Alumni question tailgating

With less than three weeks until The Game, a number of Yale alumni have complained about the new tailgating regulations announced last month by the Yale College Dean’s Office.

Many alumni said they are particularly upset by the new policy of cutting off tailgates at halftime, which they said will interfere with the longstanding social tradition of The Game and limit their time to catch up with former classmates. Administrators in both the Athletics Department and the Yale College Dean’s Office said they have received numerous complaints from alumni who are unhappy with the new rules, which mark the first sweeping University-instituted limitations on tailgating at home games in the history of Yale football.

Recent coverage of The Game in several regional and national media outlets has contributed to a misunderstanding of the new regulations and prompted a number of alumni inquiries, Yale Director of Sports Publicity Steve Conn said.

“Stations were running things that said that Yale is cutting down on tailgating, which couldn’t be further from the truth,” Conn said.

In addition to the new time limit on tailgating activities, the eight regulations include a ban on drinking games and standing on top of trucks and other vehicles.

Allan Carscaddon ’91 said he favors keeping inebriated fans off of vehicles and indifferent toward the drinking game restriction, but is opposed to shutting down the tailgates before the second half of the game.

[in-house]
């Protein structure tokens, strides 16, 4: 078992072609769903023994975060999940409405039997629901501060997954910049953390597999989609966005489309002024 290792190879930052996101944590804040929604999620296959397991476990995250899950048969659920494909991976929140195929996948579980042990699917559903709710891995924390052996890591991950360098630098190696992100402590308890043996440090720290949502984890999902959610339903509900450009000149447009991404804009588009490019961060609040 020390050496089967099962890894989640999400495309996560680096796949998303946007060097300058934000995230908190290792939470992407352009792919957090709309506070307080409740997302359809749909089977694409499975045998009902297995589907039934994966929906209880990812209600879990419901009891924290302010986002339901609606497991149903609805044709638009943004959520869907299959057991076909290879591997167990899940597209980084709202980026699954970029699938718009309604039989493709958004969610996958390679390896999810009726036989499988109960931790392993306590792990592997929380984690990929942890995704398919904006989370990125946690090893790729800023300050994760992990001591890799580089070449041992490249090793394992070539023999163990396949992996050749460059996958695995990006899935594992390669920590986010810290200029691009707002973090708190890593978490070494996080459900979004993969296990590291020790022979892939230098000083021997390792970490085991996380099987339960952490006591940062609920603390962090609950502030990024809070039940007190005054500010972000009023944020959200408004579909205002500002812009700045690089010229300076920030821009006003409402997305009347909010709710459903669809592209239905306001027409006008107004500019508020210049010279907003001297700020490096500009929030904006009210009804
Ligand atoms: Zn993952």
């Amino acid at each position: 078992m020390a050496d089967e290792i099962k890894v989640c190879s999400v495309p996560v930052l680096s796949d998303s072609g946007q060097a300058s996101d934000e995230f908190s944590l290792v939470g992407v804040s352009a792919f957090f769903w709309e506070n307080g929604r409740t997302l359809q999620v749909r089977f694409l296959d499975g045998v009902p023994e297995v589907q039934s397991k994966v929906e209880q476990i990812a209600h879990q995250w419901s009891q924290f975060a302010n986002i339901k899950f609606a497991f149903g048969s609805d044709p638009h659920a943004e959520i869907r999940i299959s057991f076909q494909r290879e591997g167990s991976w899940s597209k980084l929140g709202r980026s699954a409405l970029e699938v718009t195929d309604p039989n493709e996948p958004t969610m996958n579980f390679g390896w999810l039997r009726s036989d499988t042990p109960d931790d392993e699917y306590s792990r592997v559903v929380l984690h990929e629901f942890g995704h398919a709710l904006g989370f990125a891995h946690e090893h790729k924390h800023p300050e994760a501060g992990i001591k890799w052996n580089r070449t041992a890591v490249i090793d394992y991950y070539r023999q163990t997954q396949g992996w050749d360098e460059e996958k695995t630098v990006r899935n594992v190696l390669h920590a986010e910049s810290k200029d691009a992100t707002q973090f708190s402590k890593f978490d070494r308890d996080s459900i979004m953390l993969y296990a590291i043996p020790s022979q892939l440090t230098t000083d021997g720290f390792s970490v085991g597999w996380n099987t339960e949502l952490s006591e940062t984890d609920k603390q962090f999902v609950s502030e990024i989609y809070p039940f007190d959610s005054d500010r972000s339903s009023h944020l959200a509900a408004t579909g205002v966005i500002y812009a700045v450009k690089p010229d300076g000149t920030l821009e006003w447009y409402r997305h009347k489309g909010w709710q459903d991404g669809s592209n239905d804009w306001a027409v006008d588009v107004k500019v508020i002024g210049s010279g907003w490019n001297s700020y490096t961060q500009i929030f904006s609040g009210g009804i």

“Sometimes the game isn’t very good … you want to leave the game during the third or fourth quarter and go outside and have some hot chocolate and schnapps,” Carscaddon said.

The social aspects of The Game are just as important as the athletic event itself, and the University should be careful about tampering with such a long-standing tradition, Richard Bradley ’86 said.

“When I was a student you really didn’t go to the games to watch the football because the football, to be honest, wasn’t very good,” he said. “Getting drunk, going to the game and cheering for Yale is part of the fabric of Yale life. It seems sort of puritanical to crack down on that.”

Other alumni said ending the tailgate early will curb the time they get to spend visiting with former classmates. Irving Drabkin ’41 said he understands the University’s anxiety about binge drinking among students, but he thinks ending the tailgates early will penalize alumni who wish to watch the game and socialize afterward.

“I don’t think that is a constructive way of handling the problem, mainly because at the end of the game it’s nice to be able to socialize a little bit and renew old friendships,” he said. “To clamp down on everybody, I think, is going over the top.”

Drabkin said he thinks Yale should consider heavier policing of problem areas instead of tailgate limits for all fans.

A more recent alumna, Elizabeth Adams ’04 said the tailgating restriction may make it harder to find classmates and friends from their residential colleges at the game.

“In the stands you can get stuck in one part and never see anyone you know, but in the tailgate you can find people you know,” Adams said.

Adams said the limitation might also cause more alcohol-related problems by making fans feel like they have to drink faster because of the deadline.

But George Heston ’41 said he does not mind the new regulations because the main draw for him is the game itself.

“They may be cutting out a lot of fun for some people, [but] folks I know come to go to the game,” he said. “We don’t want to miss the kickoff.”

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